Stakeholder Qatar urges Volkswagen board to pick Turkey for new plant, report says
It's just a matter of time before German carmaker Volkswagen announces its final decision on the location of its new manufacturing plant. A German trade magazine on Friday reported that the automaker is planning to build a multi-brand production plant in Turkey, boosting shares in Volkswagen's Turkish distributor Doğuş Otomotiv. Automobilwoche, which did not cite its sources, said Qatar, which owns a 17 percent stake in Volkswagen, was urging the supervisory board to pick Turkey for the plant. In November 2018, the carmaker announced its intentions to build a new industrial factory in Eastern Europe in which, among others, Skoda Karoq and Seat Ateca model vehicles under VW will be produced.
As time went on, multiple rumors on who will host VW's new plant have hit the headlines.
Initially the company's list of potential hosts included five countries but the list has since narrowed the choice down to Turkey and Bulgaria as the most likely locations.
The German trade magazine said Volkswagen's supervisory board on Thursday decided to build a plant near Turkey's western coastal city of İzmir. It added that Volkswagen's subsidiary Skoda would be one of the brands produced there.
A spokesman for Volkswagen's supervisory board told Reuters the plans for a new site were being firmed up but had not yet been finalized.
Shares in Volkswagen's Turkish distributor Doğuş Otomotiv jumped as much as 11.6 percent on Friday following the report.
When looking at the current voting rights distribution in the German giant as of the end of 2018, besides Qatar, which has a 17 percent stake, Porsche Automobil Holding SE, Stuttgart holds a 52.2 percent stake, State of Lower Saxony, Hanover holds 20 percent, and others have a 10.8 percent stake.
Officials from the German carmaker have been paying visits and holding talks in the two candidate countries over the past months.
VW CEO Herber Diess paid a visit to Turkey last month and met President Recep Tayyip Erdoğan. The meeting was reported as having an effect on the company's final decision. Diess's visit was not his first in the recent period as he had come to Turkey and established contacts a number of times before.
On the other hand, Presidential Investment Office head Arda Ermut also conducted negotiations with Volkswagen and conveyed important messages to the brand. Ermut pointed out the advantages and incentives of Turkey, highlighting the importance of the factory not only as an investment but also in the symbolic sense.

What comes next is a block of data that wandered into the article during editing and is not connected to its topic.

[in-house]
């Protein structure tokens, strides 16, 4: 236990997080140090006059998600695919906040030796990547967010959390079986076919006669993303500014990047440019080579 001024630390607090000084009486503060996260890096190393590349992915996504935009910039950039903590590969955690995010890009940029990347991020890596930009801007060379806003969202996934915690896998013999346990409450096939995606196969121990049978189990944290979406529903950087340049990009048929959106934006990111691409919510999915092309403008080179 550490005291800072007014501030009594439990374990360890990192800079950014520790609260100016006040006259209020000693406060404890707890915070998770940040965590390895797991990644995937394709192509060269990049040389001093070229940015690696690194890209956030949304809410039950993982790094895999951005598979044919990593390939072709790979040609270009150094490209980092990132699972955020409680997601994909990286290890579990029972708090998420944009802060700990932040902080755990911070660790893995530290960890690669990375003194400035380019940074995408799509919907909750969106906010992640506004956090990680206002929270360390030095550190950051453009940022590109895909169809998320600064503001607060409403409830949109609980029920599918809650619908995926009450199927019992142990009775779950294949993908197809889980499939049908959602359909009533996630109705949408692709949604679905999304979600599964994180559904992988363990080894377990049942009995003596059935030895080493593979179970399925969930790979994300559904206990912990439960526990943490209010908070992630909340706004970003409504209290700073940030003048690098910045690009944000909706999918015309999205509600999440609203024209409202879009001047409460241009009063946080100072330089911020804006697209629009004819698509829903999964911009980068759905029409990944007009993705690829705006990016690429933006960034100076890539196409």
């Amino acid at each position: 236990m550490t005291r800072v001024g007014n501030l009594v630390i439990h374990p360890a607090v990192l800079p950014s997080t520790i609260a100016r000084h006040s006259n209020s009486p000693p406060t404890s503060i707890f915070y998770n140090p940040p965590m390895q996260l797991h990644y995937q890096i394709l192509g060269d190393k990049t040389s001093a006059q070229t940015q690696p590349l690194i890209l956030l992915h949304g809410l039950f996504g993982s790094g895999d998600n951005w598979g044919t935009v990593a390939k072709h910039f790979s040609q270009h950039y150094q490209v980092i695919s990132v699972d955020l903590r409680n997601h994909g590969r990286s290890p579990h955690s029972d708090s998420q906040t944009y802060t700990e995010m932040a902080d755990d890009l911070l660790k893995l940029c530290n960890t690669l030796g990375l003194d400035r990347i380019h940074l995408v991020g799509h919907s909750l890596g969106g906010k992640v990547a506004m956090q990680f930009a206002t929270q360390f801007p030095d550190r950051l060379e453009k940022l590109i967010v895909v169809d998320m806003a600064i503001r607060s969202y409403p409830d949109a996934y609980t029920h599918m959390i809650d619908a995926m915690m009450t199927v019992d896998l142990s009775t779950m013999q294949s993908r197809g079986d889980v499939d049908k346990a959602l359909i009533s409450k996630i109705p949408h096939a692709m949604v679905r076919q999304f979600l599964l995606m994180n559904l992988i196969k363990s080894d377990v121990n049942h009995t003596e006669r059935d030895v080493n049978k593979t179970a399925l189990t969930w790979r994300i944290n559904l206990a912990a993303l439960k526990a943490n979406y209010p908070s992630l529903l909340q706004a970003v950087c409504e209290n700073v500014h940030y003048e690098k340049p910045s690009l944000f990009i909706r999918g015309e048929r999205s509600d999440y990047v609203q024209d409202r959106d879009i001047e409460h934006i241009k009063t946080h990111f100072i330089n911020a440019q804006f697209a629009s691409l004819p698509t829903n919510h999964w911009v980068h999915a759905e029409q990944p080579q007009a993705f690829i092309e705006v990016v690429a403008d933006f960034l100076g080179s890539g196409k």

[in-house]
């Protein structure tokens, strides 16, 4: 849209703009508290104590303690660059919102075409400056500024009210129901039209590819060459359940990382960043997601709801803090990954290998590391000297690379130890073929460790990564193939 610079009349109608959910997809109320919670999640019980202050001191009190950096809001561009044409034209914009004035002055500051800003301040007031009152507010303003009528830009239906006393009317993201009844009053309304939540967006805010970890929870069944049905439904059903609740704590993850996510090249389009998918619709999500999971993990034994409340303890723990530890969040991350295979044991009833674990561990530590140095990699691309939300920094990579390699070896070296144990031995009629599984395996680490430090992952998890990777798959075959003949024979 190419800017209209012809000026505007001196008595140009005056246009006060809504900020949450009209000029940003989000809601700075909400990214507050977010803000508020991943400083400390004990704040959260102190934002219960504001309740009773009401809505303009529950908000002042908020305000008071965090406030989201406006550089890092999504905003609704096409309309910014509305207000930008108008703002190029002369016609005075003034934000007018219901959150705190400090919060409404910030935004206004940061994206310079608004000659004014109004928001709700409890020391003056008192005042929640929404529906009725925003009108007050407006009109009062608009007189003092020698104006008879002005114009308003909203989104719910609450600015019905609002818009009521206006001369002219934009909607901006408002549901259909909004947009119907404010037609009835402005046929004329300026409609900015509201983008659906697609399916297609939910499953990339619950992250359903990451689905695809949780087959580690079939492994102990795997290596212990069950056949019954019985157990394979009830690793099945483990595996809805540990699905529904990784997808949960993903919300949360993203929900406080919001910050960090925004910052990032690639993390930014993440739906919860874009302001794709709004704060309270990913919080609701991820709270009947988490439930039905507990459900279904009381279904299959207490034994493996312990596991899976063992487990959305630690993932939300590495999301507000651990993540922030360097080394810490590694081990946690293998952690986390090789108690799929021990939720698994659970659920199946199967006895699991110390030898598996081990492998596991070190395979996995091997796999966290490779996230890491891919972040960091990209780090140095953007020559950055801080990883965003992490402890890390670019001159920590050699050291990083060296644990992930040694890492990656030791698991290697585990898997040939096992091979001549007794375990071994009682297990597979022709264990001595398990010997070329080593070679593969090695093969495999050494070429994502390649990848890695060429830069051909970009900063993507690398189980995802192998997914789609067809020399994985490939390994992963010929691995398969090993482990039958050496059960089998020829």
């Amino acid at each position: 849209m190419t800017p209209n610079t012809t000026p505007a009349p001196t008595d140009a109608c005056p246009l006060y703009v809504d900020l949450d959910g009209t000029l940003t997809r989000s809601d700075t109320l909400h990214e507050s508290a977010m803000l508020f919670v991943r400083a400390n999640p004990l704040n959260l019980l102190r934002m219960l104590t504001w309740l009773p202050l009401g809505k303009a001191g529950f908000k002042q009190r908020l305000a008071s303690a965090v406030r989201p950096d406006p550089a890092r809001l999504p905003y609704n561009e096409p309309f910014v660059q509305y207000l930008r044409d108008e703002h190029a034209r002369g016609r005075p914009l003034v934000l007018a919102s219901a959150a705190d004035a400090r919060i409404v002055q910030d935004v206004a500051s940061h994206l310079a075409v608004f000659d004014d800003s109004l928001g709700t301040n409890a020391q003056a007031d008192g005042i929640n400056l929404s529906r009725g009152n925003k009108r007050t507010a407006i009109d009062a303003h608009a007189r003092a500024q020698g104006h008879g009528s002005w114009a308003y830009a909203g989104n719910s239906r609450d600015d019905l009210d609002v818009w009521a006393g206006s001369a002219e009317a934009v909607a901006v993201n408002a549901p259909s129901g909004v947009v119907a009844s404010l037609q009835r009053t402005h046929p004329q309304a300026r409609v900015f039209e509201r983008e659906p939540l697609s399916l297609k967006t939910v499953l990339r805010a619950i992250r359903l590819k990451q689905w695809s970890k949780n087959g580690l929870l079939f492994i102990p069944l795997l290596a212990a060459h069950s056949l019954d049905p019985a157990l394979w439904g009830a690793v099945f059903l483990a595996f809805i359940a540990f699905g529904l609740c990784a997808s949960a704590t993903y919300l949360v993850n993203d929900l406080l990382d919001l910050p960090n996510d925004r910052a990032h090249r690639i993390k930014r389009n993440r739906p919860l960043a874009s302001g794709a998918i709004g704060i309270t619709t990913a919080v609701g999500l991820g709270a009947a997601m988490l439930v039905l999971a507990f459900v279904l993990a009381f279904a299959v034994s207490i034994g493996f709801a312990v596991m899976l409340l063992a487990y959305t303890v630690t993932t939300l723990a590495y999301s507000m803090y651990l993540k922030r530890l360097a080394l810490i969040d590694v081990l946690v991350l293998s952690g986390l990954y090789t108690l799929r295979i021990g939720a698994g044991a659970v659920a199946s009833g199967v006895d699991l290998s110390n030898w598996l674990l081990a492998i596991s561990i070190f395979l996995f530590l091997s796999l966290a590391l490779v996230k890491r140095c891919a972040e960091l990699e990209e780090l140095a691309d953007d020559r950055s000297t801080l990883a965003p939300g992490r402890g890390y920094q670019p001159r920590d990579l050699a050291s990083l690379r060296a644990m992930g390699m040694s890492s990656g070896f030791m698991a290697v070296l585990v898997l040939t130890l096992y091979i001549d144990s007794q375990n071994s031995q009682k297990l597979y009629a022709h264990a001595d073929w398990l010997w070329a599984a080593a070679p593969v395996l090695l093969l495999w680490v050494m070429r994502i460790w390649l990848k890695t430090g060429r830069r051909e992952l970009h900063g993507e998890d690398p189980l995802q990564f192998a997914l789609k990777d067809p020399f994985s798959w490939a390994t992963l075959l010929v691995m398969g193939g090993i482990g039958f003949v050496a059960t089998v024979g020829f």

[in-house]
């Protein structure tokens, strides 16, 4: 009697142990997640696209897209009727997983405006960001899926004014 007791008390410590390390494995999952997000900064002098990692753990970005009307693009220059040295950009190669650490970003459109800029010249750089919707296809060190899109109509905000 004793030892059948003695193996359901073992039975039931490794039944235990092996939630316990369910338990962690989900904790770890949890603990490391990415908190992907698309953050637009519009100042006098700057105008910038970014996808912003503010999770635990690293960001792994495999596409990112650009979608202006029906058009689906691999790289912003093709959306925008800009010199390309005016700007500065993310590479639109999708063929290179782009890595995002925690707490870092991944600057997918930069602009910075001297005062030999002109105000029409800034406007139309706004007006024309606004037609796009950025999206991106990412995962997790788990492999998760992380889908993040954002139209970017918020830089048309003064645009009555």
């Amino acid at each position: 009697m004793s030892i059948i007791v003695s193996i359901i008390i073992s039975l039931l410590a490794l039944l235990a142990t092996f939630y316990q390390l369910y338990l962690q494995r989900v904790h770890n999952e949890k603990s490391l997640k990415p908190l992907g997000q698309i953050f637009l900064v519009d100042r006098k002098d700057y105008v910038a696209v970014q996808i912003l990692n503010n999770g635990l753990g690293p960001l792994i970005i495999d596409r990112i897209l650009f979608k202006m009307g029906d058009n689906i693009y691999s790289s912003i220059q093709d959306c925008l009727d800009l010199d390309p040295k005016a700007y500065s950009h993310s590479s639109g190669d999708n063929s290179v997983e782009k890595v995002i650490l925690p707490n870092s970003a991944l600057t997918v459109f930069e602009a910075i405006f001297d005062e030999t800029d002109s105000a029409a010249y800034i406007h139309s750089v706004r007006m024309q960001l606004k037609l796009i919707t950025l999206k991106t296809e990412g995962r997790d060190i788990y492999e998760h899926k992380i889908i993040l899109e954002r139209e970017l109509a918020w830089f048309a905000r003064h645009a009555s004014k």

Turkey has been said to have a high chance of being chosen in terms of the factors that direct the industry investment in an automotive brand, such as qualified human resources, subindustry capacity, logistics solutions, the total market size and the export opportunities to neighboring countries.
An investment of 1.3 billion euros ($1.46 billion) to 2 billion euros is projected for the new plant, which is said to provide employment for approximately 5,000 people. The factory is expected to begin production in 2022 and serve as one of the most important production facilities in the region.
Last November, VW announced it would make a 44-billion-euro investment, refocusing the company on the making of electric vehicles, autonomous vehicles and digital technologies. The giant aims to shift production of conventional engine (gasoline/diesel) versions of some of its major models to the new factory it will open, as it would produce electric vehicles in its German factories due to emission limitations in Europe.
The German group also agreed with America's Ford to produce light commercial vehicles at Ford's plant in Turkey. Ford has a large plant in Gölcük in northwestern Turkey's Kocaeli province, where it manufactures its Transit van and Customs models, and a source told Reuters that Volkswagen also intends to make use of Ford's production capacity in Turkey, to build a VW van.
In the latest tie-up in a long string of industry partnerships, the two companies announced on Friday that Volkswagen will sink $2.6 billion into a Pittsburgh autonomous vehicle company that's mostly owned by Ford as part of broader partnership on electric and self-driving vehicles.
The two automakers will become equal owners of Argo AI, a robocar firm that was majority-owned by Ford, with plans to put autonomous vehicles on the roads in the U.S. and Europe.
The VW investment includes $1 billion in cash and the $1.6 billion value of VW's 200-person autonomous intelligent driving company. Ford already has committed to putting $1 billion into Argo, which the companies now value at $7 billion.